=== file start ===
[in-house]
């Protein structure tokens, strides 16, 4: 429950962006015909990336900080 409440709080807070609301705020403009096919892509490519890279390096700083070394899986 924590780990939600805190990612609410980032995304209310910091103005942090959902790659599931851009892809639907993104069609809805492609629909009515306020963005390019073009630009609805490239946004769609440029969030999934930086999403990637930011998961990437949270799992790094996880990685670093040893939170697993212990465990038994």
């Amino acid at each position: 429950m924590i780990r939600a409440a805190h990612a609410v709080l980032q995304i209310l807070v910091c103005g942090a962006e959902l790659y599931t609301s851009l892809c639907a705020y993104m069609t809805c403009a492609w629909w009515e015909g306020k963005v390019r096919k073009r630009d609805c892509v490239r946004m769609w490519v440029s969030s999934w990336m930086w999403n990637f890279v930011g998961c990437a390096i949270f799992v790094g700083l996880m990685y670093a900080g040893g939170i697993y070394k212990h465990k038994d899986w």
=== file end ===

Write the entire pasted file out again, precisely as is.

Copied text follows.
[in-house]
């Protein structure tokens, strides 16, 4: 429950962006015909990336900080 409440709080807070609301705020403009096919892509490519890279390096700083070394899986 924590780990939600805190990612609410980032995304209310910091103005942090959902790659599931851009892809639907993104069609809805492609629909009515306020963005390019073009630009609805490239946004769609440029969030999934930086999403990637930011998961990437949270799992790094996880990685670093040893939170697993212990465990038994």
């Amino acid at each position: 429950m924590i780990r939600a409440a805190h990612a609410v709080l980032q995304i209310l807070v910091c103005g942090a962006e959902l790659y599931t609301s851009l892809c639907a705020y993104m069609t809805c403009a492609w629909w009515e015909g306020k963005v390019r096919k073009r630009d609805c892509v490239r946004m769609w490519v440029s969030s999934w990336m930086w999403n990637f890279v930011g998961c990437a390096i949270f799992v790094g700083l996880m990685y670093a900080g040893g939170i697993y070394k212990h465990k038994d899986w």